- We need to build multiple construction machines that are the size of a Cat D12 dozer, that run on solar power, and that can mount auxiliary equipment. Drills, diggers, whatever needed for the job. They need to communicate with each other using AI, and they need to be able to learn from their mistakes and improve over time. Kind of like the Tesla fleet learning system. These need to be launched together with large amounts of spare parts.
    - We also need even more robots, something along the lines of what Boston Dynamics are making. They will be communicating with the larger machines and each other. They will use AI and learn as they go, and they need to be able to fix the larger machines. If you've paid attention to the evolution of AI lately, this should be possible in the near future.
    - These machines will build a base, including communication equipment, laying fiber cables, build green houses, habitats, minerals refineries, solar power plants, everything needed for humans to survive on Mars.
    - Launch humans.
     
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    Channex757
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    Re: Sorry Elon, You're Not Going to Colonize Planets

    Sun Apr 23, 2017 2:21 pm

    treetreeseven wrote:
    I like the fact that "wtf do we do when machines wake up" angst is becoming more and more common in entertainment these days. It's something we need to think about.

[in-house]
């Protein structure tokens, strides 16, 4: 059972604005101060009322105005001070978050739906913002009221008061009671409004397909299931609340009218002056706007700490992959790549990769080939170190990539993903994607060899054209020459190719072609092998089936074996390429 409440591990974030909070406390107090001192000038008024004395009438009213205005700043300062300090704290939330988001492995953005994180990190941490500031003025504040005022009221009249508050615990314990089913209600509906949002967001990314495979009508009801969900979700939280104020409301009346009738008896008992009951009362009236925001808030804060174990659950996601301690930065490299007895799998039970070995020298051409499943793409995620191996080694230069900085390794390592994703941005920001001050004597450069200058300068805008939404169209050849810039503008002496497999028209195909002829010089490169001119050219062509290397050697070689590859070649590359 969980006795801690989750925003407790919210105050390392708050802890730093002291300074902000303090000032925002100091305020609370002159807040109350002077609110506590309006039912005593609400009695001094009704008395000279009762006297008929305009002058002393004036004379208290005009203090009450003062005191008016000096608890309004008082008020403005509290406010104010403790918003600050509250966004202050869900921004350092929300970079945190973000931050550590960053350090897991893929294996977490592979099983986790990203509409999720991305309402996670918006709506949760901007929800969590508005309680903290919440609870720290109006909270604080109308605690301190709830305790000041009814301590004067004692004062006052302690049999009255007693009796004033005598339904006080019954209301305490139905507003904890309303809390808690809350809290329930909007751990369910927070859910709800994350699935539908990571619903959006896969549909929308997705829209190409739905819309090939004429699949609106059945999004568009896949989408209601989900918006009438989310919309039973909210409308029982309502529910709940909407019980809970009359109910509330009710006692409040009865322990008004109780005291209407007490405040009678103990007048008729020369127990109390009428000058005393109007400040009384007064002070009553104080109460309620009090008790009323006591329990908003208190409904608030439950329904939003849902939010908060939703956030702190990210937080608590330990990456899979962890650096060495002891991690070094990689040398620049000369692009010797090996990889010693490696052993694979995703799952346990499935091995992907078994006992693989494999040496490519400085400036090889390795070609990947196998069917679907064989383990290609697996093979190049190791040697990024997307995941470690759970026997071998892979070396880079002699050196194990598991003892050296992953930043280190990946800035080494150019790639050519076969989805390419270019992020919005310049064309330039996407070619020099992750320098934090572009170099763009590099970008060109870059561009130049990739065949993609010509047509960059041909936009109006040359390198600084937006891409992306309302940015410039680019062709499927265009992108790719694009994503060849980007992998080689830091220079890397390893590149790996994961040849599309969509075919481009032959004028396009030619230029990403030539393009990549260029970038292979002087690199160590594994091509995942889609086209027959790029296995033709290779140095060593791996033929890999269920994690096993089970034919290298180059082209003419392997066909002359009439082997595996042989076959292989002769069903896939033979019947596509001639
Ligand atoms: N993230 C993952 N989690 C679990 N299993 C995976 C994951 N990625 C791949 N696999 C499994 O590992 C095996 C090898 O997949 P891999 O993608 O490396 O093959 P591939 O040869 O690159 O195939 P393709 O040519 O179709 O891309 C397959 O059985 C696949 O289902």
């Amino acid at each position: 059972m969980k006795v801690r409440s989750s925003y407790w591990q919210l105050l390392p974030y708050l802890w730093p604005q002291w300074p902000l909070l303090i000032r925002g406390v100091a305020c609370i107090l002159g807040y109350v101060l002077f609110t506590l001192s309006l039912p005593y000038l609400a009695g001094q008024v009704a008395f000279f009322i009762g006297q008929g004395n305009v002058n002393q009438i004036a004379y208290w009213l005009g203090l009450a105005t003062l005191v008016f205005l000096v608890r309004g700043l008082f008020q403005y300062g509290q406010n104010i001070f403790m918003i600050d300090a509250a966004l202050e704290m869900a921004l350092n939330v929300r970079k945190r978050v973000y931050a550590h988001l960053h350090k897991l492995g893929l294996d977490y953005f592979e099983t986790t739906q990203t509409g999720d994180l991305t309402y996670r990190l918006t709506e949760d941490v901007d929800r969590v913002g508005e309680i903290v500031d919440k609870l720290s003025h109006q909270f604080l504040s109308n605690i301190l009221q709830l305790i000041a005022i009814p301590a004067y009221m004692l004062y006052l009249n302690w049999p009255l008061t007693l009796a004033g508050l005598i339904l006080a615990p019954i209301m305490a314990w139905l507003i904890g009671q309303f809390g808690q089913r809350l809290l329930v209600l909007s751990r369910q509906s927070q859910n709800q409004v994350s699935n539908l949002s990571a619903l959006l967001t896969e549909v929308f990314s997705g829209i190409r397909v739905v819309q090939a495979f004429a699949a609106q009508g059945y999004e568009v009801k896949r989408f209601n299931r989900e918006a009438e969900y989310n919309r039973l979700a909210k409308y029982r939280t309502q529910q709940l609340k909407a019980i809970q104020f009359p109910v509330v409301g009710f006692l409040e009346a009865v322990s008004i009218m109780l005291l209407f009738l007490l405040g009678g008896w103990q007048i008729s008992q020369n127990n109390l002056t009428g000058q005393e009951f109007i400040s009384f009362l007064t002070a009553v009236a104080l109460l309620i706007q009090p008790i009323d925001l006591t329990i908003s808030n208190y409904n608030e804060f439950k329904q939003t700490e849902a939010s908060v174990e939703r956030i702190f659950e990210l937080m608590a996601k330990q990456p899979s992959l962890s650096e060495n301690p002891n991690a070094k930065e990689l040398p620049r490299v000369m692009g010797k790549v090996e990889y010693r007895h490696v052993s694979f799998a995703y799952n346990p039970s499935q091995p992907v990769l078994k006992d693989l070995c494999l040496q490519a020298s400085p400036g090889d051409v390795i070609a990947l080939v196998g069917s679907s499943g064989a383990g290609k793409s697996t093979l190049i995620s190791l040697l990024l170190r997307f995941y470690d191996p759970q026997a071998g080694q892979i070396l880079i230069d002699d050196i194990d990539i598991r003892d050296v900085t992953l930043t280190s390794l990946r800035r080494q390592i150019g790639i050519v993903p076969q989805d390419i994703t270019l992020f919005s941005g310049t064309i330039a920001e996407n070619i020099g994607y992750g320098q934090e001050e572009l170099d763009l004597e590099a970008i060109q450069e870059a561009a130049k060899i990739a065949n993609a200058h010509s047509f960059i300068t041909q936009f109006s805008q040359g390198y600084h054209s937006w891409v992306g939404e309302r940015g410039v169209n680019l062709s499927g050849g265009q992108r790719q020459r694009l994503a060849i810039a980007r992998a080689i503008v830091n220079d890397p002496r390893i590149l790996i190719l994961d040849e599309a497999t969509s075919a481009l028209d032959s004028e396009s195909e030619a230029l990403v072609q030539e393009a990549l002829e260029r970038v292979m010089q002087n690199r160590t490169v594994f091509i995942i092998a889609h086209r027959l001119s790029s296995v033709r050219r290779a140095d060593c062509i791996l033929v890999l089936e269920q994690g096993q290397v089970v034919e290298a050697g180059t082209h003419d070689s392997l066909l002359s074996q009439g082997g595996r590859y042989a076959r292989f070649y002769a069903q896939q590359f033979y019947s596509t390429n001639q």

It goes back to the points of failure arguments. Only by brainstorming these potential scenarios where failure happens can we expect to get safely into the deep future.

    I don't think it is wasteful or negative to start considering what would happens with runaway AI. The Asimov robotics rules for AI are a good start, but what happens when an AI becomes self-replicating and can rewrite its own code? It's something I really like about Elon Musk. he dreams big and deep, as well as coming up with novel solutions. If he's putting theories out there then I for one am listening and certainly not rubbishing what he has to say because he's a damned sight smarter than I'll ever be.
     
    Chaostheory
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    Re: Sorry Elon, You're Not Going to Colonize Planets

    Sun Apr 23, 2017 2:28 pm

    Channex757 wrote:
    treetreeseven wrote:
    I like the fact that "wtf do we do when machines wake up" angst is becoming more and more common in entertainment these days. It's something we need to think about.

    It goes back to the points of failure arguments. Only by brainstorming these potential scenarios where failure happens can we expect to get safely into the deep future.

    I don't think it is wasteful or negative to start considering what would happens with runaway AI. The Asimov robotics rules for AI are a good start, but what happens when an AI becomes self-replicating and can rewrite its own code? It's something I really like about Elon Musk. he dreams big and deep, as well as coming up with novel solutions. If he's putting theories out there then I for one am listening and certainly not rubbishing what he has to say because he's a damned sight smarter than I'll ever be.


    :checkmark:

    Whilst I love my motorcycles and manual tranny cars as much as the next bloke, AI is where the world is heading and Musk has to be commended for his work in this area.

    I recommend Asimov's The Dawn of Robots too. A fantastic read.